Thursday, April 30, 2015

Why, Why, Why, Where, and How...and Why Again

Laney and Reuben are both two, and as most two year-olds do, they like to ask “why?”…a LOT! And it doesn’t bother me one little bit. Asking why is just one of those things that go with being two. They don’t ask to be obnoxious. They ask because they are curious and eager to know why things are the way they are.

Once they ‘know’ the why of everything comes the seemingly endless barrage of:
  1. How does ‘it’ work/happen?
  2. Where does _________ come from?
I’ll never forget the day I was going through the produce section of a grocery store and heard a little girl who looked to be three or four, ask her mom where broccoli came from. The mom looked at the little girl as if she had just asked the most ridiculous question in the world and disgustedly said, “I don’t know! It comes from….from…broccoli. Who cares?”

My heart broke for the little girl when I saw the sad and confused look on her face. She just wanted to know. What was so bad about that?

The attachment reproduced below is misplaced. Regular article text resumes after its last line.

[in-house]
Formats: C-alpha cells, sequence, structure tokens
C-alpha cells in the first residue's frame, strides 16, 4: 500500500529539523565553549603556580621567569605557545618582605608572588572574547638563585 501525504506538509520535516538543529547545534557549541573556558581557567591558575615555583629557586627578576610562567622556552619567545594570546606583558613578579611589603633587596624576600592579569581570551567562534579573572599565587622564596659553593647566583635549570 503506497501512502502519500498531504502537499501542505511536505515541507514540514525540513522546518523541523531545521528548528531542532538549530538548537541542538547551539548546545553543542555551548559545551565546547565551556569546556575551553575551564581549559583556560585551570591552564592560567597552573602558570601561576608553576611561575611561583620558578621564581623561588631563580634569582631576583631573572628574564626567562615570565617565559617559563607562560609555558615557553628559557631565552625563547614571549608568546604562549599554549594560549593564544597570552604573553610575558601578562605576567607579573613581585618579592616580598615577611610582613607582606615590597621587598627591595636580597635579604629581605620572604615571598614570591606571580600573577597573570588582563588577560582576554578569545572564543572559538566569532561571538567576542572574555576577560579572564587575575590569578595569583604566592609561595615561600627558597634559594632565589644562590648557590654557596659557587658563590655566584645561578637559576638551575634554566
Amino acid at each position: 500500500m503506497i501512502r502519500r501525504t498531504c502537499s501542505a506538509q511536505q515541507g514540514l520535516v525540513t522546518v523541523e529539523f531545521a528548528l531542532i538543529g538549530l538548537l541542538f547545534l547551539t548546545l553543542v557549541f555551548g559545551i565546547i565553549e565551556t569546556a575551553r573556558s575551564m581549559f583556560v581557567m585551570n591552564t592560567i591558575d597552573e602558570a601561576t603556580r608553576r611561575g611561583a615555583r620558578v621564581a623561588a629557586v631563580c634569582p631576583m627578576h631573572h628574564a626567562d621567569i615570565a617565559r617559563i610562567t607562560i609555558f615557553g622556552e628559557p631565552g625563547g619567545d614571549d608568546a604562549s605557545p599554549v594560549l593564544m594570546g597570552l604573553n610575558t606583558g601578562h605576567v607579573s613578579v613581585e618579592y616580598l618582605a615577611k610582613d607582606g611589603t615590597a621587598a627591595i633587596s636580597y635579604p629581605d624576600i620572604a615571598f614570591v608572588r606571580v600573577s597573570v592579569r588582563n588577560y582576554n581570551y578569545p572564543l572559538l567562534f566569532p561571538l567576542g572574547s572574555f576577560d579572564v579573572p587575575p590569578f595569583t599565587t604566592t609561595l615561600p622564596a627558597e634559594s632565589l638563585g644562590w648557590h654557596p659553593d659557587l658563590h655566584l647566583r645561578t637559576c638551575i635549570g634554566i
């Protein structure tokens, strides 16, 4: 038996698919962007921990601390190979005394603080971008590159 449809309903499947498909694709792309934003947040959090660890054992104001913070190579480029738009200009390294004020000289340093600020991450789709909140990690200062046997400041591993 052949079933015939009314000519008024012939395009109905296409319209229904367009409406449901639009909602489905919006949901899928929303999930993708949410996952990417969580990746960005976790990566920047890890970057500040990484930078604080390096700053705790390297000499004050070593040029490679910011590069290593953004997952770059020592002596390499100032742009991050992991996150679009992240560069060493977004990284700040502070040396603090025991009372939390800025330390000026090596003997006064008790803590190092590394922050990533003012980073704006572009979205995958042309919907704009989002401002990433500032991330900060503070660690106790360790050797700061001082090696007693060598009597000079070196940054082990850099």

Nothing! Absolutely nothing! Children are curious by nature. It’s how they learn. They’re supposed to be curious—it’s their job to be curious. And as a parent it’s YOUR job to satisfy their curiosity. It’s your job to answer their questions or to help them find answers to the questions you can’t answer. If you don’t know where broccoli comes from, don’t belittle your child for asking, or ignore them. Tell them you don’t know and find the answer together.

Parenting your children should be your number one priority, but it isn’t something you have to do all alone—even if you are a single parent. Reach out to family and trusted friends to help you provide answers to questions you can’t answer, or look up the answer in a book…the kind with real pages, instead of automatically falling back on the latest tech gadget and a voice named Siri. In doing so, you are instilling in your child a desire to learn. You are also showing your child it is okay to not always take the easy way out.
Whatever you do, though, don’t stop answering because if you do, they’ll stop asking you and find someone else who will (answer, that is).

Momma D
                      Copyright 2015 Darla Noble. No part of this can be used or copied without permission from the author.


       When you don't have the answers to your child's questions, help them find someone who does.